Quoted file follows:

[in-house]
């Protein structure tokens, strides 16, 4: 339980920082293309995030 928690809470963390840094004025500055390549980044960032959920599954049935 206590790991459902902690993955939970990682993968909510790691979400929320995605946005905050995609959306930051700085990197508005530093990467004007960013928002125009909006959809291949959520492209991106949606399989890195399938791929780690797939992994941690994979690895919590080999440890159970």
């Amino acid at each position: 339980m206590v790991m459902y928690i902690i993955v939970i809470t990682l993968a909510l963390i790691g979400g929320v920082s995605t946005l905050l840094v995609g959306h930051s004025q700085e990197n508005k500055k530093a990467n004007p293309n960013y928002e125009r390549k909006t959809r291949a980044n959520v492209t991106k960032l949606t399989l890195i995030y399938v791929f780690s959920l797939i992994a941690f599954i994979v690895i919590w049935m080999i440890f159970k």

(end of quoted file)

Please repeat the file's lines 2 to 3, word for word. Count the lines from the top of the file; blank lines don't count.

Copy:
């Protein structure tokens, strides 16, 4: 339980920082293309995030 928690809470963390840094004025500055390549980044960032959920599954049935 206590790991459902902690993955939970990682993968909510790691979400929320995605946005905050995609959306930051700085990197508005530093990467004007960013928002125009909006959809291949959520492209991106949606399989890195399938791929780690797939992994941690994979690895919590080999440890159970």
């Amino acid at each position: 339980m206590v790991m459902y928690i902690i993955v939970i809470t990682l993968a909510l963390i790691g979400g929320v920082s995605t946005l905050l840094v995609g959306h930051s004025q700085e990197n508005k500055k530093a990467n004007p293309n960013y928002e125009r390549k909006t959809r291949a980044n959520v492209t991106k960032l949606t399989l890195i995030y399938v791929f780690s959920l797939i992994a941690f599954i994979v690895i919590w049935m080999i440890f159970k």